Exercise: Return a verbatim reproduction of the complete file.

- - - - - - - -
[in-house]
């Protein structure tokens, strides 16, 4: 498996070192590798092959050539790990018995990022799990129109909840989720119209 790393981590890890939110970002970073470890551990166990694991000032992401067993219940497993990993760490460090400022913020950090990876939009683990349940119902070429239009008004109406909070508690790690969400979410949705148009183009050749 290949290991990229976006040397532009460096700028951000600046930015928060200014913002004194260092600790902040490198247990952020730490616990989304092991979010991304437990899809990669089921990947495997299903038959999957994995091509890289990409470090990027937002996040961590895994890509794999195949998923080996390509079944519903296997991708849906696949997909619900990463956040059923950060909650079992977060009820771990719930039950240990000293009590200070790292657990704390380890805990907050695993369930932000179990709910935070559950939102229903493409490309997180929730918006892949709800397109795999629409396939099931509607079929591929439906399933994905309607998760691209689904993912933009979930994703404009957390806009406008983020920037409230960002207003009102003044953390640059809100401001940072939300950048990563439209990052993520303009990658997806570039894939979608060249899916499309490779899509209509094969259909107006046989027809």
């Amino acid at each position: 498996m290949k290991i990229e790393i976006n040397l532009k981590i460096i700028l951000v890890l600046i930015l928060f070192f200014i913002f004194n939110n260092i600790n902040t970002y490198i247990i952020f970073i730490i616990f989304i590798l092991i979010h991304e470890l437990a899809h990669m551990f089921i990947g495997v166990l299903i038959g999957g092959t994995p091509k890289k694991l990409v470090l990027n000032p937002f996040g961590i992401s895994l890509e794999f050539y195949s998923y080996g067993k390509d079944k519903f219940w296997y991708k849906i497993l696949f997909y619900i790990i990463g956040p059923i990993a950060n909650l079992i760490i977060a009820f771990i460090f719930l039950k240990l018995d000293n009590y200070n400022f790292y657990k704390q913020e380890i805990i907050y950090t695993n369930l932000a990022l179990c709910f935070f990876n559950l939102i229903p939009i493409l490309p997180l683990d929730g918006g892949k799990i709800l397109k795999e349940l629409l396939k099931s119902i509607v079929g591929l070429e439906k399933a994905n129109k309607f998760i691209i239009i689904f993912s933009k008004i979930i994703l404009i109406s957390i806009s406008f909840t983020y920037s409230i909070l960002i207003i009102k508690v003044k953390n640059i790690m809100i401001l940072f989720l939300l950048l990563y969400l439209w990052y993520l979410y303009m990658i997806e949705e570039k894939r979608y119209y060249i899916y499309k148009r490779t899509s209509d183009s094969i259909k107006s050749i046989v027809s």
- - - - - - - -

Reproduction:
[in-house]
């Protein structure tokens, strides 16, 4: 498996070192590798092959050539790990018995990022799990129109909840989720119209 790393981590890890939110970002970073470890551990166990694991000032992401067993219940497993990993760490460090400022913020950090990876939009683990349940119902070429239009008004109406909070508690790690969400979410949705148009183009050749 290949290991990229976006040397532009460096700028951000600046930015928060200014913002004194260092600790902040490198247990952020730490616990989304092991979010991304437990899809990669089921990947495997299903038959999957994995091509890289990409470090990027937002996040961590895994890509794999195949998923080996390509079944519903296997991708849906696949997909619900990463956040059923950060909650079992977060009820771990719930039950240990000293009590200070790292657990704390380890805990907050695993369930932000179990709910935070559950939102229903493409490309997180929730918006892949709800397109795999629409396939099931509607079929591929439906399933994905309607998760691209689904993912933009979930994703404009957390806009406008983020920037409230960002207003009102003044953390640059809100401001940072939300950048990563439209990052993520303009990658997806570039894939979608060249899916499309490779899509209509094969259909107006046989027809």
């Amino acid at each position: 498996m290949k290991i990229e790393i976006n040397l532009k981590i460096i700028l951000v890890l600046i930015l928060f070192f200014i913002f004194n939110n260092i600790n902040t970002y490198i247990i952020f970073i730490i616990f989304i590798l092991i979010h991304e470890l437990a899809h990669m551990f089921i990947g495997v166990l299903i038959g999957g092959t994995p091509k890289k694991l990409v470090l990027n000032p937002f996040g961590i992401s895994l890509e794999f050539y195949s998923y080996g067993k390509d079944k519903f219940w296997y991708k849906i497993l696949f997909y619900i790990i990463g956040p059923i990993a950060n909650l079992i760490i977060a009820f771990i460090f719930l039950k240990l018995d000293n009590y200070n400022f790292y657990k704390q913020e380890i805990i907050y950090t695993n369930l932000a990022l179990c709910f935070f990876n559950l939102i229903p939009i493409l490309p997180l683990d929730g918006g892949k799990i709800l397109k795999e349940l629409l396939k099931s119902i509607v079929g591929l070429e439906k399933a994905n129109k309607f998760i691209i239009i689904f993912s933009k008004i979930i994703l404009i109406s957390i806009s406008f909840t983020y920037s409230i909070l960002i207003i009102k508690v003044k953390n640059i790690m809100i401001l940072f989720l939300l950048l990563y969400l439209w990052y993520l979410y303009m990658i997806e949705e570039k894939r979608y119209y060249i899916y499309k148009r490779t899509s209509d183009s094969i259909k107006s050749i046989v027809s």